"In all recorded history there has not been one economist who has had to worry about where the next meal would come from." -- Peter Drucker
Here is a page with a bunch of related stuff, including a prep tool that will set you up in cases where you had a beta Service Pack installed:
The actual Service Pack link is about the 10th one down in the list, here:
I use UltraISO to extract this to the file system, and then you can just execute the "SPInstaller.exe" to start the install. A lot easier than burning a DVD. You can also mount the ISO using the VCD Control Tool or a similar utility such as Daemon Tools. But don’t forget if you ever need to do update or repair, you need to do so from Control Panel , not from the original install source for VS 2008 – and it will be looking for a drive letter and location. If you have space, I believe its better just to keep folders containing the Visual Studio 2008 and the Service Pack media on your hard drive.
There is also a new Silverlight_Chainer.exe installer for Silverlight 2 Beta 2 that plays well with the new release VS Service Pack. If you see a date of 8/11/2008 on this page:
http://www.microsoft.com/downloads/details.aspx?FamilyId=50A9EC01-267B-4521-B7D7-C0DBA8866434&displaylang=en (86461KB) File version: 9.0.30729.10
This checks SP1 RTM patches...
-=- that's the new one! Oh, and lest I forget, here’s the Readme:
So far, I have all this successfully installed on 2 machines running Vista, including one x64.
Here is a direct download link to the MSDN Library for Visual Studio 2008 SP1 (2209MB):
If you want to install VS2008 SP1 (release) and still work with Silverlight 2 applications, download the updated Silverlight tools and install this after you install VS208 SP1.
I have also installed SQL Server 2008 as an upgrade to SQL Server 2005 on a 64-bit Vista OS wtith no issues to report. Other machines follow, with updates to this post as appropriate.
NOTE: if you are having issues around Silverlight, read Heath's post.
There is one additional issue that happened to me with a third PC: If you get errors during Service Pack 1 installation such as “unable to load package xx1234.msi” this is a patch problem. The first thing to try is the Download the Microsoft .NET Framework 2.0 Registration Correction Tool package:
If this doesn’t work (and it didn’t for me) the next step would be to UNINSTALL Visual Studio 2008 and reinstall it fresh, then apply the Service Pack.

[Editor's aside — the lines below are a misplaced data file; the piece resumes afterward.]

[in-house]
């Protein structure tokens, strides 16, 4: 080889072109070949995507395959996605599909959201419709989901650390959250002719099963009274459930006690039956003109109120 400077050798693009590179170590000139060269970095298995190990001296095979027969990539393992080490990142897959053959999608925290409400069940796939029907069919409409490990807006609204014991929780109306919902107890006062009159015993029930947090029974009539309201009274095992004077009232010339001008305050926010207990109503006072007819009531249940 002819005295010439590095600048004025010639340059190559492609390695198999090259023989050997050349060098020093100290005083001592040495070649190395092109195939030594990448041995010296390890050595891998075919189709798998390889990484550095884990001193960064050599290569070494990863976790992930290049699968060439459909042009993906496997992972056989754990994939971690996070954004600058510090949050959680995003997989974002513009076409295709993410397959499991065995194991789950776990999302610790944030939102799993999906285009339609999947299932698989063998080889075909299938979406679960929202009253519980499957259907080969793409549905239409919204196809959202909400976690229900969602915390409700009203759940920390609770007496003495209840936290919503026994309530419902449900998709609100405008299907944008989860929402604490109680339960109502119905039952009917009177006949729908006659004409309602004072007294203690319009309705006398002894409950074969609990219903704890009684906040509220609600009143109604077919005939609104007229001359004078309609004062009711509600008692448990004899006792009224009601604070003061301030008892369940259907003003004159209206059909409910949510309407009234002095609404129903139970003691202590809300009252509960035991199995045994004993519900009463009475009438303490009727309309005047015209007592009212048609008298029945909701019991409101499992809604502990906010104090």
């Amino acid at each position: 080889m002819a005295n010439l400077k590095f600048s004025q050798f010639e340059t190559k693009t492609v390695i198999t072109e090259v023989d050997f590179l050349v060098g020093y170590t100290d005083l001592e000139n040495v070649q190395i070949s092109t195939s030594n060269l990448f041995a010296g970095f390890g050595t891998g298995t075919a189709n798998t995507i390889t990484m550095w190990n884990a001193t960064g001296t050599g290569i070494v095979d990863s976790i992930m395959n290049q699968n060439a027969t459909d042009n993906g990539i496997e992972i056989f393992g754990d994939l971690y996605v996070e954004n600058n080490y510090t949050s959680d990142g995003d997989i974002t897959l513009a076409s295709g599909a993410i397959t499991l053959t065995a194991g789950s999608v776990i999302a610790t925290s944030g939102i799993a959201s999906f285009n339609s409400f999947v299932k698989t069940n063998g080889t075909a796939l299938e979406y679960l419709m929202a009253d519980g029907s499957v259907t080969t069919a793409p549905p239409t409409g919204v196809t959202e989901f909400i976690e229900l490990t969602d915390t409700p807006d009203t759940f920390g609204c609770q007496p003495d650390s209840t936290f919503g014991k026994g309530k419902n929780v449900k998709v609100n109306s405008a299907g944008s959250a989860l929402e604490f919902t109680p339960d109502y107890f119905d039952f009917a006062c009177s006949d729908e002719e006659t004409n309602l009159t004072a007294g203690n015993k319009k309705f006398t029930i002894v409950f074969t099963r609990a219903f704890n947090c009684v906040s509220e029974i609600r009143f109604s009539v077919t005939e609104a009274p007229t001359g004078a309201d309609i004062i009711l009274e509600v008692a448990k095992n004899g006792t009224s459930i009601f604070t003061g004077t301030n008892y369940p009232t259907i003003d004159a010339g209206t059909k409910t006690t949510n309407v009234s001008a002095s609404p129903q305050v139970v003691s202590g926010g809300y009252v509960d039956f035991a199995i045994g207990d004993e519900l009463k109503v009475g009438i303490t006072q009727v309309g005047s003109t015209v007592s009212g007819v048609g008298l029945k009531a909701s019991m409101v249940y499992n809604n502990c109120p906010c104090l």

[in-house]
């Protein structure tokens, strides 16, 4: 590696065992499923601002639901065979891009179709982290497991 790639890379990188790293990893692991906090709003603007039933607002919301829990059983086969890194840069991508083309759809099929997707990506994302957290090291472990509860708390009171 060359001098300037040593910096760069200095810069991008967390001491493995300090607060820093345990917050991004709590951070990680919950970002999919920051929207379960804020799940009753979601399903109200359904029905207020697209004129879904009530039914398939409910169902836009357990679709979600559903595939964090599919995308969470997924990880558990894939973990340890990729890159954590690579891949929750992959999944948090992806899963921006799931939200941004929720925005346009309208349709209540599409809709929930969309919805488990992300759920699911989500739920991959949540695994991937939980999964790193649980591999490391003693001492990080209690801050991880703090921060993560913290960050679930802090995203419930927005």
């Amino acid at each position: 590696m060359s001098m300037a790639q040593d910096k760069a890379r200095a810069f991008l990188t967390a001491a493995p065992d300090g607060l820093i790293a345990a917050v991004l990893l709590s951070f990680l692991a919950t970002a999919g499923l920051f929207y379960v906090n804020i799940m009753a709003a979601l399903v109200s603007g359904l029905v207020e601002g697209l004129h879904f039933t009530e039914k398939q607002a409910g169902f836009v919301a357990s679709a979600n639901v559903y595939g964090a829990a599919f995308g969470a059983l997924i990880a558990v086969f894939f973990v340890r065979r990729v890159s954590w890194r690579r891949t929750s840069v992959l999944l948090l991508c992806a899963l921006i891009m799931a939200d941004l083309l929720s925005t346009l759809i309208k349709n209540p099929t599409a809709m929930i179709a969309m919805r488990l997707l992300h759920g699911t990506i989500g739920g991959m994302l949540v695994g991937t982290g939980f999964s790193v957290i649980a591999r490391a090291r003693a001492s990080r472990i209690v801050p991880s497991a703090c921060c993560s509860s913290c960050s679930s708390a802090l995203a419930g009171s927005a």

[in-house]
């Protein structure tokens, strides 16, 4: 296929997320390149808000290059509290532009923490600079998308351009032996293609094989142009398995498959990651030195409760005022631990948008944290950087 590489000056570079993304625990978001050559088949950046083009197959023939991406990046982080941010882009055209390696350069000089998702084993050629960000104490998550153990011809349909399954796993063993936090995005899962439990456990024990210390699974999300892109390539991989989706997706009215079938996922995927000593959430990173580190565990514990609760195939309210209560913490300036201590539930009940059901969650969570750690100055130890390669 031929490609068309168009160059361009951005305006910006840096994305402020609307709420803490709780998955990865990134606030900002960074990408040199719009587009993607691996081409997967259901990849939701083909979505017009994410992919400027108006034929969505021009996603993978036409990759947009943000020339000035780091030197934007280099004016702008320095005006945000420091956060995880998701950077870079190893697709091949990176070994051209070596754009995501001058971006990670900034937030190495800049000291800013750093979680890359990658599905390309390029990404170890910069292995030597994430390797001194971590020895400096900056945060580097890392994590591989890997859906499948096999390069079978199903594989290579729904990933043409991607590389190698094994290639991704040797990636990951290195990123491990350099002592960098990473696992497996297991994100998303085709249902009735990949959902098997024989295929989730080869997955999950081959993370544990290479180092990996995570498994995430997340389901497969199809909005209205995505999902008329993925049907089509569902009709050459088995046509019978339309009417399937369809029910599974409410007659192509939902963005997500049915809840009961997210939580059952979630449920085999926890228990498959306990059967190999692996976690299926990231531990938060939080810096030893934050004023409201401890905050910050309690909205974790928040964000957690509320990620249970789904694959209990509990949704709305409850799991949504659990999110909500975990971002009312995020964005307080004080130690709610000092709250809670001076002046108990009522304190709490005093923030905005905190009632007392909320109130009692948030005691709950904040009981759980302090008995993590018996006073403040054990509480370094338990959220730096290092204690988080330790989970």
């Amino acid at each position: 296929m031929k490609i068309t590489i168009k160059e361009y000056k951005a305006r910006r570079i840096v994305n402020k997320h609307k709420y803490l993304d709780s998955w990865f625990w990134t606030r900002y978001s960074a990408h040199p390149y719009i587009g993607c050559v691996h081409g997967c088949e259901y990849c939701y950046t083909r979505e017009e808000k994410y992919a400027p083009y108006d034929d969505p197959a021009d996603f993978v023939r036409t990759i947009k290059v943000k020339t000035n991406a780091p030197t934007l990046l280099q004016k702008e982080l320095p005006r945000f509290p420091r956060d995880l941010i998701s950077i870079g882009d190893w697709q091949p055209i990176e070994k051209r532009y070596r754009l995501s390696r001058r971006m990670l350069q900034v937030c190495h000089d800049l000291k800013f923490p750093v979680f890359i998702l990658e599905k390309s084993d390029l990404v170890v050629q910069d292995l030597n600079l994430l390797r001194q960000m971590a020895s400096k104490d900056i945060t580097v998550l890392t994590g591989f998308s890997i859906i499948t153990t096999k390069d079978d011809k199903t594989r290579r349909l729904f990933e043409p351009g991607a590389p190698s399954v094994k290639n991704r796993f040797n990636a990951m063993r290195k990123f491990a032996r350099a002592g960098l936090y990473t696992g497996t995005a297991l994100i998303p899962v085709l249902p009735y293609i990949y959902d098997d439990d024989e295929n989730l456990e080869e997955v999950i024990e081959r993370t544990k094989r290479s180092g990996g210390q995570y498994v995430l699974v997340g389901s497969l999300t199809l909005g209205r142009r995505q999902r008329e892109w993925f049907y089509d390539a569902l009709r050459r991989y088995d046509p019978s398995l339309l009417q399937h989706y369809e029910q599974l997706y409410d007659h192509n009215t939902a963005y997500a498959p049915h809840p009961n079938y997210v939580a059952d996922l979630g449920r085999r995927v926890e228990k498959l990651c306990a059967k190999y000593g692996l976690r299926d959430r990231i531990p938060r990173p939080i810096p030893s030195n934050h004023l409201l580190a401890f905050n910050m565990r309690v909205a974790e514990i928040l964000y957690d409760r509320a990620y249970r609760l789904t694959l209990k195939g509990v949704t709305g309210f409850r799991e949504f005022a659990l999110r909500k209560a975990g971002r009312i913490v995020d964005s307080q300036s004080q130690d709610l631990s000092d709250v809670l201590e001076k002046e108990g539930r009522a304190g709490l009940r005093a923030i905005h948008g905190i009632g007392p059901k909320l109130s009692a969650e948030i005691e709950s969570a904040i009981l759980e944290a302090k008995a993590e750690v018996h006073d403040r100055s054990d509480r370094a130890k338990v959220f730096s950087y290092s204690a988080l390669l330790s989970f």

The fastest way to uninstall Visual Studio when all else fails:
An easy, reliable and very fast way to uninstall VS 2008 without having to wait an hour or more for the standard operations is to use the Microsoft Windows Installer Cleanup Utility:
http://support.microsoft.com/kb/290301/en-us (download is midway down the page).
If you haven’t used it before, this presents you with a list of all software installations on your machine. You can select Visual Studio 2008 (any version), click the “REMOVE” button, and all registry entries pertaining to Visual Studio will be removed. If you want you can also delete the folder in C:\Program Files\Microsoft Visual Studio 9.0 but I suspect that won’t be necessary because when you install it again everything will be written over anyway. The installer will now think that VS2008 has never been installed before! Files don't really matter -- it's what's in the Registry that counts.
One final note:
Don't forget to temporarily disable your antivirus software while you are doing all this "stuff". I had F-Secure pop up an "access denial" on one file during my travels. You don't want that to happen when everything is 95% complete...
Have fun and don't forget to RTFM on the readme file, before you jump in with both feet.
Some Interesting Silverlight Stats
According to Eweek, during the first week of the Beijing Olympics:
- Silverlight was downloaded 8 million times per day
- 13.5 million video streams active
- 16.9 million users of the site
- On August 11th Silverlight delivered 250Terabytes of data
I can remember a couple of times when the Silverlight "loading" thingies were spinning and no video got delivered, but that's still some pretty impressive numbers.